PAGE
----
A Resort-Inspired Pool HouseText by Lisa H. Speidel Photography by Robert Benson Photography
The homeowners had just one major requirement for their new pool house and pool: it had to be done by Memorial Day. It was, indeed, a tall order—to go from backhoes to backstrokes—with the holiday weekend only eight months away.
Despite the hasty turnaround, Stewart Skolnick was undaunted. In almost a decade of working with the homeowners on their seventy-acre gentleman’s farm in Washington, his team at Haver & Skolnick Architects had checked off numerous projects: converting a barn into an entertainment area, building a new 12,000-square-foot stone house, designing a 6,000-square-foot garden, renovating a guest house, and constructing a post-and-beam barn to house cars. “This was the last piece of the puzzle,” Skolnick says, “and we had complete artistic freedom.”
His vision for the pool area was precise. Since the family—mom, dad, and four kids in their late teens and early twenties—uses the property as a weekend and summer home, the pool house, he reasoned, “should be a vacation from the weekend home.” He sought to contrast the main house, both in terms of the architecture and the landscape.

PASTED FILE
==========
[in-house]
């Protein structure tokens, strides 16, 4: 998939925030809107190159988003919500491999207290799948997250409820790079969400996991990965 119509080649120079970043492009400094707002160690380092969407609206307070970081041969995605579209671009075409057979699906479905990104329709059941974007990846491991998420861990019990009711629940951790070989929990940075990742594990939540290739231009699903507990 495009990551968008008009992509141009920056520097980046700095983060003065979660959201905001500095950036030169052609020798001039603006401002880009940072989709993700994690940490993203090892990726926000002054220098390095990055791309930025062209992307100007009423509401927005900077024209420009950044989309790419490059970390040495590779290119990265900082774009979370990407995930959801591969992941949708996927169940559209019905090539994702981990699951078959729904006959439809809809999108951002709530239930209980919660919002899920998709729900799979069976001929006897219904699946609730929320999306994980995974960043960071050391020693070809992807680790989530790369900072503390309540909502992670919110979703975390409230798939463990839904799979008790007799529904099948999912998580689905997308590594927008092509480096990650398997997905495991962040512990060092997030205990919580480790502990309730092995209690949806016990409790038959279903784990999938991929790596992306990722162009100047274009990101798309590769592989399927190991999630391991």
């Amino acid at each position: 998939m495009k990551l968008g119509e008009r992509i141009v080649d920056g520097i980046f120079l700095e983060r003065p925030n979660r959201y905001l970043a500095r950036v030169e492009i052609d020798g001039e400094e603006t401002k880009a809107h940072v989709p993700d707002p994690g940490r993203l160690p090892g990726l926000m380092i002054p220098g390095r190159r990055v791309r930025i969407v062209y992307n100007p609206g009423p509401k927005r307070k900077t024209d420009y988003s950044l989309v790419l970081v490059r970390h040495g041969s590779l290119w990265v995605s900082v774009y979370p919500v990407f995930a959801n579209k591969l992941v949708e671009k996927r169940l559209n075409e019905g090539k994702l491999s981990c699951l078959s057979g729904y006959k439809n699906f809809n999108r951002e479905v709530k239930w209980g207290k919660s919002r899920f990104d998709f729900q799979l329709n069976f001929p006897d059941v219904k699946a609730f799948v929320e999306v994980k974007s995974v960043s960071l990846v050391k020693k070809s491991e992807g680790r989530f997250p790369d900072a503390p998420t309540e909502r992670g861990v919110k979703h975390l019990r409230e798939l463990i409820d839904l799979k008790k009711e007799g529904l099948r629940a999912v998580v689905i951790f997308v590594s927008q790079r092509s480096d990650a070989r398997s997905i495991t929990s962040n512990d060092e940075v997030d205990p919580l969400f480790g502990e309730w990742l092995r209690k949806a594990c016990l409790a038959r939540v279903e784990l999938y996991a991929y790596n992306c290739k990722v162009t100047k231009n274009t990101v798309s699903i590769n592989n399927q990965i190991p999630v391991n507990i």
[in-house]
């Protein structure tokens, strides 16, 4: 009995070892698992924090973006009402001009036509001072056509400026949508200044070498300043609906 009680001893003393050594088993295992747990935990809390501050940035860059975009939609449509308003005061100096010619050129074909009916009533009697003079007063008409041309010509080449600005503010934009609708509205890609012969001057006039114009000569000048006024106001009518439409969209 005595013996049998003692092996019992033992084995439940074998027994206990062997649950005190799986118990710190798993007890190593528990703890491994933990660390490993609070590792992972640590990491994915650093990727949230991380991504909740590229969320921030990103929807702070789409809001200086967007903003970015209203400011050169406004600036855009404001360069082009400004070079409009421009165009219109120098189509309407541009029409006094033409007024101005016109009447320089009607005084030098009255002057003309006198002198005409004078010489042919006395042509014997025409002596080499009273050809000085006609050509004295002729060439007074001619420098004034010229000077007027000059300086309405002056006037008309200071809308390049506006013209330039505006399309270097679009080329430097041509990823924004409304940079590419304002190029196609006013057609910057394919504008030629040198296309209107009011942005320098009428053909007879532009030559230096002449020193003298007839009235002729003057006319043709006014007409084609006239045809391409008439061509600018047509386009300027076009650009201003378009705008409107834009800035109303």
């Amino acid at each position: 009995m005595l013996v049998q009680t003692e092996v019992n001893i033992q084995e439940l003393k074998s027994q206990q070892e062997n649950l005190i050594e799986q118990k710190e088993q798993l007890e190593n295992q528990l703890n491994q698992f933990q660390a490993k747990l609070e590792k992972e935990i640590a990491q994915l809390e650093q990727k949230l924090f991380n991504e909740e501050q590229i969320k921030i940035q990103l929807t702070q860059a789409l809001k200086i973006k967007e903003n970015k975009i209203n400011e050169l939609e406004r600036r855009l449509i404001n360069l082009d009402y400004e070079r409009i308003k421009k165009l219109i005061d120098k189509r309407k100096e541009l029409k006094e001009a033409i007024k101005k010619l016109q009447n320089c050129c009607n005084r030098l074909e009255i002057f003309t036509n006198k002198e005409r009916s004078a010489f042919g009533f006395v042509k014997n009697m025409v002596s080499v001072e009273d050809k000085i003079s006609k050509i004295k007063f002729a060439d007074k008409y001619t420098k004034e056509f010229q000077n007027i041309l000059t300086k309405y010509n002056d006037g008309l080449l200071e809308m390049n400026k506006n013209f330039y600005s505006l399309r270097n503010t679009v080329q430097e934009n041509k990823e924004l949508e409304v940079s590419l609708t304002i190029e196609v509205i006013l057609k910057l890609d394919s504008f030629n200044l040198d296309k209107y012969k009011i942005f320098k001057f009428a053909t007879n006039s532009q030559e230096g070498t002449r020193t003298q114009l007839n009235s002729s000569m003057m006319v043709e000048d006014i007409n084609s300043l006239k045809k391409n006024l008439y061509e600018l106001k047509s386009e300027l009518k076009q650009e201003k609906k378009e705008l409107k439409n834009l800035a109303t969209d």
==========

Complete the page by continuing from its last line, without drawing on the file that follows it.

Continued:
Skolnick designed a simple saltbox clad in weathered siding with a natural cedar roof and copper overhangs. The glass panels facing the pool retract, creating a porch-like setting and fostering a social connection. Whether soaking in the spa, swimming laps in the pool, lounging on a double chaise, or pedaling the Peloton, “everyone is visually connected,” explains Skolnick.
Lush banana plants and tall grasses further the illusion that the family is vacationing in a faraway land, and the outdoor shower even simulates a waterfall in a tropical rainforest—“and that’s not easy to achieve in Connecticut!” jokes Skolnick.
The get-away-from-it-all vibe continues inside with a blue, off-white, and orange palette that conjures the Caribbean. Meanwhile, limiting the materials—the floors and counters are bluestone slabs; the ceilings, walls, and cabinets are white-washed pine boards; and the light fixtures and hardware are antique, oil-rubbed bronze—to keep things contemporary.
As for that tight timeline: “The coffee table arrived at 10 a.m., we placed books and artwork on it, and the client came at 11,” says Skolnick. He had thought of everything else, too—from stocking sunscreen to rolling the pool towels—to make the family feel as if they had been transported to a five-star resort.
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